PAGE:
AMARILLO, Texas - The year 2017 is shaping up to a historic year of international competition, as two major global events are set to play out in this event-packed year. The 6th iteration of the Open European Mahjong Championship takes place in the Portuguese city of Povoa de Varzim May 26th-28th, and later in the year the 2nd installment of the World Riichi Championship takes place in the American city of Las Vegas October 4th-8th.
The event in Povoa de Varzim, as the 6th iteration of this event, is the oldest running international competition organized by the Europeans, dating its roots back to the first competition established 2005 in the Netherlands, promoted by Martin Rep of Mahjong News and the Dutch Mahjong League. Out of this historic competition came not only its first champion, Masato Chiba from Japan, but also the first congress of European mahjong players establishing the European Mahjong Association. Since that time, the event has taken place four other times, producing a series of champions including Martin Wedel Jacobsen of Denmark winning the 2007 event in Copenhagen, Kōji Idota of Japan winning the 2009 Austrian event, Ildikó Hargitai of Hungary taking the fourth championship in Italy 2011, and reigning as the most recent champion, Yoshihiro Suzuki of Japan winning the games in France 2014.
The World Riichi Championship, yet another brainchild of Martin Rep, is a newer world competition to arrive on the scene, with the upcoming Vegas event being only the second reprisal of this championship. It's inaugural event being in Paris organized by the Thomas brothers Quentin and Valérian, both founders of the host French riichi club TNT, in 2013 which produced the first ever World Riichi Champion Hiroshi Yamai.
It may not be coincidence that both host cities this year, Povoa de Varzim in Portugal, and Las Vegas in the United States, are both world renowned resort epicenters for gaming and recreation. Both venues have built up around the game table, and the idea of friendly entertainment from combining some skill, some luck, and some energy; all of which suits the mahjong fan just fine.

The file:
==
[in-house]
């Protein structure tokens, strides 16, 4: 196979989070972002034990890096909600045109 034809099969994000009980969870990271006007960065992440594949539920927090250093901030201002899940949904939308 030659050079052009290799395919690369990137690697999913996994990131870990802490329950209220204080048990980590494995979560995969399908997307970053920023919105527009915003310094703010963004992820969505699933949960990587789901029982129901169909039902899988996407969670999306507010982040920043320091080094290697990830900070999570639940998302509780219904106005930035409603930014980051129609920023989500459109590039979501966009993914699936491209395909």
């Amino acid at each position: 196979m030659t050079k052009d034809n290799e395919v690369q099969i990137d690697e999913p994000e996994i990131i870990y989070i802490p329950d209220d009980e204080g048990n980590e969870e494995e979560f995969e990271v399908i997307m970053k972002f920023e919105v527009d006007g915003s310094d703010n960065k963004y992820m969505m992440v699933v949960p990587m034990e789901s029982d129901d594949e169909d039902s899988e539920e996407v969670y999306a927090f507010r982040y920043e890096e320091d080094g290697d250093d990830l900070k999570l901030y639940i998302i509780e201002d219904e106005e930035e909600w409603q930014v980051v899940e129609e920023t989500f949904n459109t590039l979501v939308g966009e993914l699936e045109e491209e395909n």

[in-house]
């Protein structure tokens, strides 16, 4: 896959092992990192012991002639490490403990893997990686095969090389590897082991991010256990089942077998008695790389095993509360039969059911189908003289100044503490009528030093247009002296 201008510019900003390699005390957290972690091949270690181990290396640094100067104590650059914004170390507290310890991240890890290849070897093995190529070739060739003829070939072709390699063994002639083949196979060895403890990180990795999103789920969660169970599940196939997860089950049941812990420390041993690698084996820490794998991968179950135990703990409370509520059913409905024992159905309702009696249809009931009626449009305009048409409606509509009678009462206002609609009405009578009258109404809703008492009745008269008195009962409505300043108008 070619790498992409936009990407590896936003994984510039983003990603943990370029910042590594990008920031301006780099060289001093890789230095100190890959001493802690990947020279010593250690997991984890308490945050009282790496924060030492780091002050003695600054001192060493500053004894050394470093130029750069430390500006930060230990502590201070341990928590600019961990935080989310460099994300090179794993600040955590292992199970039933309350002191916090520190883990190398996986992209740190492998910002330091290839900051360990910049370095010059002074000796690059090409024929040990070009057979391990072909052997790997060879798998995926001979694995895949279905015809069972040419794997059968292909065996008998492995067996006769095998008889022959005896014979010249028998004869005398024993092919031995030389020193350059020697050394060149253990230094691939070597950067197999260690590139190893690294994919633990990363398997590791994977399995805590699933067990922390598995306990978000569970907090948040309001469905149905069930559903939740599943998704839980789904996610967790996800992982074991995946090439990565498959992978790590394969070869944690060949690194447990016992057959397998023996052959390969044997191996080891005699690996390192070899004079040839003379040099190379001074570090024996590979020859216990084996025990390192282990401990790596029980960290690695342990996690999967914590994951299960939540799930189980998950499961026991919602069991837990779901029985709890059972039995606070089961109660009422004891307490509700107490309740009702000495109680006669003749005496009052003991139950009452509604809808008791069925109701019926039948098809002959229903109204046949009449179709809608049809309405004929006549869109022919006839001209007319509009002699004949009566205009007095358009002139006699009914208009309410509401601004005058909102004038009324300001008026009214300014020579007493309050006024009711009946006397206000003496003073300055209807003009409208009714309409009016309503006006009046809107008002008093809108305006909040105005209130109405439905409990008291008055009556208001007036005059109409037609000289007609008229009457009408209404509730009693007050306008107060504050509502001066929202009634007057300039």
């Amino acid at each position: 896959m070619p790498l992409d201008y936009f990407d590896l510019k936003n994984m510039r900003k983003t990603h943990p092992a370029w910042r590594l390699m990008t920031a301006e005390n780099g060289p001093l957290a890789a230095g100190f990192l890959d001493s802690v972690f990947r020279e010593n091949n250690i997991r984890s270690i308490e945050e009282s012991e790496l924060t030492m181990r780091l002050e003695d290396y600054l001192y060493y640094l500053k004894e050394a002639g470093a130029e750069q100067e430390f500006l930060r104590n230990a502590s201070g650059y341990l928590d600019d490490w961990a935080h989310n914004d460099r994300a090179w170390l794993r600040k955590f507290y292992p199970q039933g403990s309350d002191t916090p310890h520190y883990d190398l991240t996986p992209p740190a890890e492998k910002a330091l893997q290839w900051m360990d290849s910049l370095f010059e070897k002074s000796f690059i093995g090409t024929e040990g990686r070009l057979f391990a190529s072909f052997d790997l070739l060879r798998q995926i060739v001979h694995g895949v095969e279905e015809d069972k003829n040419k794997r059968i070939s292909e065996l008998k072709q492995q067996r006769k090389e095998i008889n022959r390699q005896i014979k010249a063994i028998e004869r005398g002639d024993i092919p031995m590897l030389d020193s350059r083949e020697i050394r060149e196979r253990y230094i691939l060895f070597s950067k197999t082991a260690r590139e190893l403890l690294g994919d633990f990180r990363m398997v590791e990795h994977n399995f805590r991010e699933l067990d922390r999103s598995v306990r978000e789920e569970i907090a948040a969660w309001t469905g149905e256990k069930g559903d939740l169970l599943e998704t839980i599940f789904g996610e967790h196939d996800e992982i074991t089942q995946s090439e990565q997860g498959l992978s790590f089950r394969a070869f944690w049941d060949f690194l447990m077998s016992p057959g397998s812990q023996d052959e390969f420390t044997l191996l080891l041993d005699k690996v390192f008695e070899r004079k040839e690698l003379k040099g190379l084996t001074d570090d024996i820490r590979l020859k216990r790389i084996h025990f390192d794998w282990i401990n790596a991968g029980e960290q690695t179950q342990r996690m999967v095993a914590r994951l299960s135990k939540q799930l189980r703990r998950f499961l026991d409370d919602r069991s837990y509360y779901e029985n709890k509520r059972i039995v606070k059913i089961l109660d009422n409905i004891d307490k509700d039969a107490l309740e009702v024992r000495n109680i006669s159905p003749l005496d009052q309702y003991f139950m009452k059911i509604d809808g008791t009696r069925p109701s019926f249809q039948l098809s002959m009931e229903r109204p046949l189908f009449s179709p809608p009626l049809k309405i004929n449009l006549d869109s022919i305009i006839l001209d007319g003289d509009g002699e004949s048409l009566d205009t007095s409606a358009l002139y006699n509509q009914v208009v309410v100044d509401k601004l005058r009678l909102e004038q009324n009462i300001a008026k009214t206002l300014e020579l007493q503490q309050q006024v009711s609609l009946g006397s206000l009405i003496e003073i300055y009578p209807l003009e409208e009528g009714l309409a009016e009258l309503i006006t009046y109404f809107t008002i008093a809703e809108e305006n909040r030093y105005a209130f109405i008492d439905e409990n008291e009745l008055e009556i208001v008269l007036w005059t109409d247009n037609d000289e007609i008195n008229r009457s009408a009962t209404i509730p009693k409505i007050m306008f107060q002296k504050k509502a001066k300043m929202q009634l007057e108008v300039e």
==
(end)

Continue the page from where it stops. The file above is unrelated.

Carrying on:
Las Vegas, Spanish for "the meadows", was once just a popular resting place for nomadic travelers in the Old West of the United States, until in 1855 the Church of the Latter Day Saints established a fort there to offer supplies and security to early pioneers. The church, having long ago abandoned its fort, gave way to a city that continued to grow as a Union Pacific railway stop, key to the construction of the monumental Hoover Dam in 1931. Perhaps to cater to the massive influx of male workers to the site, the region legalized gambling in the same year. This move caught the attention of Benjamin "Bugsy" Siegel, a New York mobster who realized that this favorite trade of his, while highly illegal in New York, now allowed him the opportunity to continue his business "legit" and legal in Vegas, where he soon became a driving force developing Vegas into the gambling and entertainment mecca that it is today.
Povoa de Varzim, somewhat a European sister city of Vegas, has similar, but much more ancient roots dating as far back as 900 BC, having been fortified to defend trade routes of the ancient Greece and Roman civilizations. In modern times, this coastal region is now better known for its sandy beaches, influential literary culture, music and art; a setting graced for its gentle summers and mild winters. Currently an economy driven by tourism, gambling, hotels and fine dining, there is plenty for a visitor to find and do when not engaged over tiles and tables (you can read more about Povoa de Varzim in another Mahjong News article here).
From Povoa de Varzim in Portugal to Las Vegas in the United States, 2017 is looking to be a whirl wind of world mahjong competition, a year that will no doubt go down in mahjong history as a year to remember.